Data coming out from the National Weather Service reveals it’s been a brutally cold and snowy first four months to the year in Western Montana.
Meteorologist Bob Nester has been sorting through the data for the city of Missoula:
“This is the coldest start to the year in 40 years,” says Nester (with 1979 falling directly off the back of weak solar cycle 20).
“The [all-time cold] records were set in 1893 and 1899” (during weak solar cycle 13, a cycle comparable to the one we’re currently exiting now, cycle 24).
Missoula’s average temperature since Jan 01 this year is 27.3 degrees, according to the NWS, with the record book’s revealing it hasn’t been that cold since 1979’s average of 26.5 degrees.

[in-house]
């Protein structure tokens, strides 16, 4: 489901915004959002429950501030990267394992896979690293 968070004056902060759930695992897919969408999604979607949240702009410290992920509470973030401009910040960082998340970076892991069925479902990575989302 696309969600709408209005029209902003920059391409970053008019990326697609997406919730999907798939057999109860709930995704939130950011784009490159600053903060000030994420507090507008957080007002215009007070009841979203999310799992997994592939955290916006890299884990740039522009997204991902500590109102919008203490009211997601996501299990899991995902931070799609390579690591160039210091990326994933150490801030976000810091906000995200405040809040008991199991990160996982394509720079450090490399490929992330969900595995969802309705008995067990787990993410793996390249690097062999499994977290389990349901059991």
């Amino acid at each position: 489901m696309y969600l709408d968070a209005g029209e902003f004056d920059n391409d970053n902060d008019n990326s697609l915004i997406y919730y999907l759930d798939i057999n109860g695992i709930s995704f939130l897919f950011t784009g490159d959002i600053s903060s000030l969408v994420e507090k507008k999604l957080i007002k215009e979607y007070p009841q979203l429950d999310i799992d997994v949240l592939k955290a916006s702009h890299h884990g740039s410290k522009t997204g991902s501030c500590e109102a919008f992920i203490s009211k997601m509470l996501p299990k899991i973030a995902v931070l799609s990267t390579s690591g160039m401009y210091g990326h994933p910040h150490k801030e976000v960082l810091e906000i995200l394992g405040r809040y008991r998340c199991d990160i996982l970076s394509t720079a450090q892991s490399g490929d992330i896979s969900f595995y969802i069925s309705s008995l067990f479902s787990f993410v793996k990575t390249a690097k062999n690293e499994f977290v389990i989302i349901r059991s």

Nester said dating back to 1893, this year has been the 12th coldest on record.
And looking forward, he predicts temperatures are likely to remain below normal for at least the next few weeks.
The sun controls earth’s climate — always has, always will. And the sun is shutting down (relatively).
The resulting influx of Cosmic Rays entering the atmosphere, due to a waning magnetosphere, will serve to nucleate more clouds (Svensmark). Additional cloud cover has a cooling affect on the planet, but of course an increase in precipitation should also be observed.
As well as a cold start to the year in Missoula, it’s also been a very wet one:
“It’s been the fourth wettest April on record,” in fact, adds Nester. “We had 2.81 inches, which is about 1.6 inches above normal.”
Things are forecast to get progressively worse over the coming years, as all four magnetic fields of the sun go out of phase (Zharkova) — weather patterns will shift, the world will cool and modern agriculture will suffer.
Grand Solar Minimum + Pole Shift